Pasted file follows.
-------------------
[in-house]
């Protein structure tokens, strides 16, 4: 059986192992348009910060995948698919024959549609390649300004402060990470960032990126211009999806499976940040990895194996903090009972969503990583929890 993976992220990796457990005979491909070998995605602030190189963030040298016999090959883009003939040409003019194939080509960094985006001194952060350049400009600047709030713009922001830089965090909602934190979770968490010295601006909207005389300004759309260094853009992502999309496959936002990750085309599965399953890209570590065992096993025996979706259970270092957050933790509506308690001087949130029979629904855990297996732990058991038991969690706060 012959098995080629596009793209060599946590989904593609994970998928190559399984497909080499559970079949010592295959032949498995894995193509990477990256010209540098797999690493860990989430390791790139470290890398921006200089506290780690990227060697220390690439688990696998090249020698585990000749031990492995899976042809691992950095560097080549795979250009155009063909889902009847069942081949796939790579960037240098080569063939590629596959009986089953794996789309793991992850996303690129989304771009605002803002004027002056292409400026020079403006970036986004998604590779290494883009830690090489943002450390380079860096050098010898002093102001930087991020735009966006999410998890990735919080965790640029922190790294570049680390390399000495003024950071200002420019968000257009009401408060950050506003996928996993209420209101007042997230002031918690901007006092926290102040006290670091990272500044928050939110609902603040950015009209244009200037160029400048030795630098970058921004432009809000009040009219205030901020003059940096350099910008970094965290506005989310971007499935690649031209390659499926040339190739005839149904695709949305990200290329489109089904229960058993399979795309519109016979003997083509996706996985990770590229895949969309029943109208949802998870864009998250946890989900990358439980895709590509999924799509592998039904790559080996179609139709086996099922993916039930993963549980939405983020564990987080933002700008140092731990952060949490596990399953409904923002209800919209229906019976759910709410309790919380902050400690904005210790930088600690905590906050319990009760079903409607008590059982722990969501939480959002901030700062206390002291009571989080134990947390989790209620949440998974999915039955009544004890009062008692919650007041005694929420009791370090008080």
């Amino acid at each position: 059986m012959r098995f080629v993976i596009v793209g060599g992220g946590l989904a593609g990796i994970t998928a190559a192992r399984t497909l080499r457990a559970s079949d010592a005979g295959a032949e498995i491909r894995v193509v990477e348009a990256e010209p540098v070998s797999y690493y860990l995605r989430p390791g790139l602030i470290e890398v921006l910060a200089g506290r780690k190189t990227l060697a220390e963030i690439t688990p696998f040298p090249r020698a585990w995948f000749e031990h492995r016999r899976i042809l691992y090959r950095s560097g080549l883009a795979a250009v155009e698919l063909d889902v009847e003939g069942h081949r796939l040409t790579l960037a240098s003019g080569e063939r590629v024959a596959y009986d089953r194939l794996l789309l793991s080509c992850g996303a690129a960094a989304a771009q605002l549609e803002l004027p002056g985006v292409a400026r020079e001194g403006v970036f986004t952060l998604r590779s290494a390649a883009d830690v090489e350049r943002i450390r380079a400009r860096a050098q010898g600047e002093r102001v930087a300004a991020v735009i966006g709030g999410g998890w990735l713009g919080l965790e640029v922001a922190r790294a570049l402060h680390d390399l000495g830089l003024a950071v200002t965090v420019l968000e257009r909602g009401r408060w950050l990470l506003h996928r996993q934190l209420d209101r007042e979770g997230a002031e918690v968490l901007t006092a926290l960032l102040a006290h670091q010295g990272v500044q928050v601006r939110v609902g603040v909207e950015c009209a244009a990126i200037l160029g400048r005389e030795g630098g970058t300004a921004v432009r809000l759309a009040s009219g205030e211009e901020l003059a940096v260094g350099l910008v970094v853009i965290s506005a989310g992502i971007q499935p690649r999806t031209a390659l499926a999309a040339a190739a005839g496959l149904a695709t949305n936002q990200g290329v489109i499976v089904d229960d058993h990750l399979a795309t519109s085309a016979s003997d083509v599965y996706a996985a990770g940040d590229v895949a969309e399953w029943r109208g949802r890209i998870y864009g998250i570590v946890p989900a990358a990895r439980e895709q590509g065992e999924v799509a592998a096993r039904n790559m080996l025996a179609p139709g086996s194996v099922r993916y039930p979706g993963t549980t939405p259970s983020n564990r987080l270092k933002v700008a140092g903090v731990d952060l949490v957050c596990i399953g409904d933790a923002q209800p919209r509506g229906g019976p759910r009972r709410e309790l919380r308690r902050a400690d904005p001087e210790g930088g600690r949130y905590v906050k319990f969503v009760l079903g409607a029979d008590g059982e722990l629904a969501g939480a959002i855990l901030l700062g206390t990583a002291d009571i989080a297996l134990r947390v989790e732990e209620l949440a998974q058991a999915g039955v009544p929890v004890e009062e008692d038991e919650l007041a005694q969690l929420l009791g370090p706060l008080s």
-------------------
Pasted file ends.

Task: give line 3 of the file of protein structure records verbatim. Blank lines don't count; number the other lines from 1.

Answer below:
């Amino acid at each position: 059986m012959r098995f080629v993976i596009v793209g060599g992220g946590l989904a593609g990796i994970t998928a190559a192992r399984t497909l080499r457990a559970s079949d010592a005979g295959a032949e498995i491909r894995v193509v990477e348009a990256e010209p540098v070998s797999y690493y860990l995605r989430p390791g790139l602030i470290e890398v921006l910060a200089g506290r780690k190189t990227l060697a220390e963030i690439t688990p696998f040298p090249r020698a585990w995948f000749e031990h492995r016999r899976i042809l691992y090959r950095s560097g080549l883009a795979a250009v155009e698919l063909d889902v009847e003939g069942h081949r796939l040409t790579l960037a240098s003019g080569e063939r590629v024959a596959y009986d089953r194939l794996l789309l793991s080509c992850g996303a690129a960094a989304a771009q605002l549609e803002l004027p002056g985006v292409a400026r020079e001194g403006v970036f986004t952060l998604r590779s290494a390649a883009d830690v090489e350049r943002i450390r380079a400009r860096a050098q010898g600047e002093r102001v930087a300004a991020v735009i966006g709030g999410g998890w990735l713009g919080l965790e640029v922001a922190r790294a570049l402060h680390d390399l000495g830089l003024a950071v200002t965090v420019l968000e257009r909602g009401r408060w950050l990470l506003h996928r996993q934190l209420d209101r007042e979770g997230a002031e918690v968490l901007t006092a926290l960032l102040a006290h670091q010295g990272v500044q928050v601006r939110v609902g603040v909207e950015c009209a244009a990126i200037l160029g400048r005389e030795g630098g970058t300004a921004v432009r809000l759309a009040s009219g205030e211009e901020l003059a940096v260094g350099l910008v970094v853009i965290s506005a989310g992502i971007q499935p690649r999806t031209a390659l499926a999309a040339a190739a005839g496959l149904a695709t949305n936002q990200g290329v489109i499976v089904d229960d058993h990750l399979a795309t519109s085309a016979s003997d083509v599965y996706a996985a990770g940040d590229v895949a969309e399953w029943r109208g949802r890209i998870y864009g998250i570590v946890p989900a990358a990895r439980e895709q590509g065992e999924v799509a592998a096993r039904n790559m080996l025996a179609p139709g086996s194996v099922r993916y039930p979706g993963t549980t939405p259970s983020n564990r987080l270092k933002v700008a140092g903090v731990d952060l949490v957050c596990i399953g409904d933790a923002q209800p919209r509506g229906g019976p759910r009972r709410e309790l919380r308690r902050a400690d904005p001087e210790g930088g600690r949130y905590v906050k319990f969503v009760l079903g409607a029979d008590g059982e722990l629904a969501g939480a959002i855990l901030l700062g206390t990583a002291d009571i989080a297996l134990r947390v989790e732990e209620l949440a998974q058991a999915g039955v009544p929890v004890e009062e008692d038991e919650l007041a005694q969690l929420l009791g370090p706060l008080s």